1861: William Thomas Littlejohn to Mildred E. Jefferies

This letter was written by William Thomas Littlejohn (1831-1913), the son of William Littlejohn (1794-1866) and Lucinda Wood (1810-1899). William was a resident of Jonesville, Union County, South Carolina, before and after the Civil War where he made a living as a farmer. He wrote this letter to his future wife, Mildred (“Mildie” or “Milly”) Elizabeth Jefferies (1835-1885) with whom he married while serving in the Confederate army.

Littlejohn enlisted on 13 April 1861 at Limestone Springs, S.C. as a sergeant in Co. G (the “Pacolet Guards”), 5th South Carolina Infantry. He was mustered into the Confederate service with the rest of the regiment on 4 June 1861 at Orangeburg for 12 months. Littlejohn’s service records tell us that he was ill and away from his regiment being cared for in the home of a private family near Charlottesville, Virginia, during most of the month of June but appears to have rejoined his regiment at Camp Walker when this letter was written on 30 June 1861. Camp Walker was located near Manassas; the regiment arrived there on 18 June 1861.

Other facts revealed by Littlejohn’s service records tell us that he was absent from the regiment (by order of Surgeon Thomson) during November & December 1861. He was admitted to General Hospital No. 18 (formerly Greaner’s Hospital) in Richmond on 29 Novemer 1861 and furloughed for 30 days on 20 December 1861. He may have never returned from that furlough as he was discharged from the regiment on a Surgeon’s Certificate of Disability on 22 February 1862.

In November 1864, as the Confederacy was on the verge of collapse, Littlejohn enlisted in Co. F, 18th South Carolina Infantry at Petersburg.


Camp Walker, Virginia
June 30th 1861

Miss Mildie,

I again venture to write a short letter to you to let you know how we are getting on in this part of the world. We are having a good time at present but I am not able at this time to say how long it will last. We received orders this evening to be ready to march at a minute’s warning with three days provisions in our haversacks which in connection with the equipage necessary to have. I have no idea what is going to be the place of our destination but I expect it will be at Fairfax Courthouse. It is said that there is a considerable force at Falls Church.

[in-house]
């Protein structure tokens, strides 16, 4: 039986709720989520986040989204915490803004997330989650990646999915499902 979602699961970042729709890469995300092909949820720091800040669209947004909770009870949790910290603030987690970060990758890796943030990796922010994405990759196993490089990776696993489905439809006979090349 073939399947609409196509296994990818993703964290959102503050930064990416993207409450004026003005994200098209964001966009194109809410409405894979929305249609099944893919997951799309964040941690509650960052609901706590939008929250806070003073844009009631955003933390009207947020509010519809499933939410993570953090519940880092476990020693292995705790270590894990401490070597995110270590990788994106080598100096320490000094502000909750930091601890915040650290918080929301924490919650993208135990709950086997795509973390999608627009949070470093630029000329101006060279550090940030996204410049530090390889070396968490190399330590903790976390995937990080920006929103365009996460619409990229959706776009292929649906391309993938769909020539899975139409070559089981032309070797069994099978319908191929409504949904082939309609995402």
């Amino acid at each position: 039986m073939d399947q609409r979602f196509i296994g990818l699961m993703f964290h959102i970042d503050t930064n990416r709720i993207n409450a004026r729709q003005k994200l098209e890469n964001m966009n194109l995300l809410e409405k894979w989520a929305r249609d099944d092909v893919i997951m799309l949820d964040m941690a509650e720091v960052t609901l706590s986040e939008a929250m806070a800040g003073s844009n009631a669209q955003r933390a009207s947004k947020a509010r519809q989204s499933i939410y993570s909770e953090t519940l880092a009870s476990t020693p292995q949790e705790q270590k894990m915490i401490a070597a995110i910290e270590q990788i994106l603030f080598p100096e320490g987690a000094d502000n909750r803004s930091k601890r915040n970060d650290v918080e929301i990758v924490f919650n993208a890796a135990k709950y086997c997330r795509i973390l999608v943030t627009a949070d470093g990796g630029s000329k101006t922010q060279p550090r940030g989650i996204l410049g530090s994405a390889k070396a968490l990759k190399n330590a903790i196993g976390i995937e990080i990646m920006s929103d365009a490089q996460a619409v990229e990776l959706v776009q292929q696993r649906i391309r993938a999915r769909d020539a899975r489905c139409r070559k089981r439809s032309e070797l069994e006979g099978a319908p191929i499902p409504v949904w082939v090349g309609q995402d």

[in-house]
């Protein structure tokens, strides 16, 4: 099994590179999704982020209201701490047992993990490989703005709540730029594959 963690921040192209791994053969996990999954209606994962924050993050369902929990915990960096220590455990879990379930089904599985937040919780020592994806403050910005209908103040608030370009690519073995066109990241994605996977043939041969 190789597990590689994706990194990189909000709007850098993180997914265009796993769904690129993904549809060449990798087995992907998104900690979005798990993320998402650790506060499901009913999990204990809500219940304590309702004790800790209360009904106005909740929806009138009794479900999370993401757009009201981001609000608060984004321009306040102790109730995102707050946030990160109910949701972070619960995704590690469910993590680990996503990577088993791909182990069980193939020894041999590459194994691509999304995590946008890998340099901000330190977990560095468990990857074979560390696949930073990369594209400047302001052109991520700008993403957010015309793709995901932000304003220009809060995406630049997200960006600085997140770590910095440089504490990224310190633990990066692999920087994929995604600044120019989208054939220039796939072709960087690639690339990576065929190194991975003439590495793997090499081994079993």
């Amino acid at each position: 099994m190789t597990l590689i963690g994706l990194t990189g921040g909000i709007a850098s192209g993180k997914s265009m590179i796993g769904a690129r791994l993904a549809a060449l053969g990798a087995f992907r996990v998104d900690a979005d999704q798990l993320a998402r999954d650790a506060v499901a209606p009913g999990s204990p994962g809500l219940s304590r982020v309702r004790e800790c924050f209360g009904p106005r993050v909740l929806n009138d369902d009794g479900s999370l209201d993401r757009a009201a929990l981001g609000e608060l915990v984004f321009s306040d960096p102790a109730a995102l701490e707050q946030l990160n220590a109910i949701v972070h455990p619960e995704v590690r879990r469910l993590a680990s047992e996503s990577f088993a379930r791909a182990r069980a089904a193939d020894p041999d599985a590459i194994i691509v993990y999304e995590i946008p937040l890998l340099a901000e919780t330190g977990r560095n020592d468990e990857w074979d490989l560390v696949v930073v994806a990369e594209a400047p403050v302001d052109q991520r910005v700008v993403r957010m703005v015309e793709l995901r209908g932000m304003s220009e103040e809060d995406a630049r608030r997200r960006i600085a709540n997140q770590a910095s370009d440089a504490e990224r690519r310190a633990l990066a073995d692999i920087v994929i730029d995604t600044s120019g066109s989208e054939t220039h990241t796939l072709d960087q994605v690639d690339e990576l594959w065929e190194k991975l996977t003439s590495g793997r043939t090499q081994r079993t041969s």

We are getting in a bad case to be in an enemies country. There are a good many now sick and the prospect is good that we will soon be in a bad situation. The measles are getting to be very common. There are twenty cases in one company and I think that there is at least one third of our regiment that are liable to the epidemic.

I have not been able to see John yet although he is only a few miles ahead of us. I saw N. B. Eisen ¹ this week. He said that John were well. M. N. Lipscom ² is at Manassas Junction with measles. He is getting well.

It would pay you to visit this country at this time if you have any fancy for military life. The country for miles around is entire camp. You can hear nothing but the sounds of drums and occasionally the firing of guns by sentinels. We were aroused last Sunday morning about two o’clock in the morning with the intelligence that the enemy was approaching in a short time. The regiment was in arms ready for the emergency — every man in our company was out to a man. But it turned out to be a false alarm.

I hope you will excuse the liberty that I am taking with you. It would be a source of much pleasure to me to have the liberty of corresponding with you if it meets with your approbation. I would be pleased to see a letter from South Carolina and especially from a lady of Thickety. I have written to almost all my friends and have not received a line from anyone yet. I think there is something wrong in the Post Office Department. It would be a pleasant thing to me to see a letter from home. I am with you although I am far away.

You were speaking of making a tour to Texas but I think you would be pleased to make a tour of this state in time of peace.

It’s time for putting out lights. I will close this laconic epistle hoping to hear from you soon if you will condescend so much as to write to me. Direct your letter to Richmond to the care of Capt. [J. Q.] Carpenter, 5th Regiment, South Carolina Volunteers. Nothing more at present but remain yours &c. — W. T. Littlejohn

¹ N. B. Eison was serving in the 1st South Carolina Infantry at the time. He later served in the 5th & 6th South Carolina Cavalry and the 18th South Carolina Infantry.

² Moses N. Lipscom was serving in the 1st South Carolina at the time. He later served in the 5th South Carolina.

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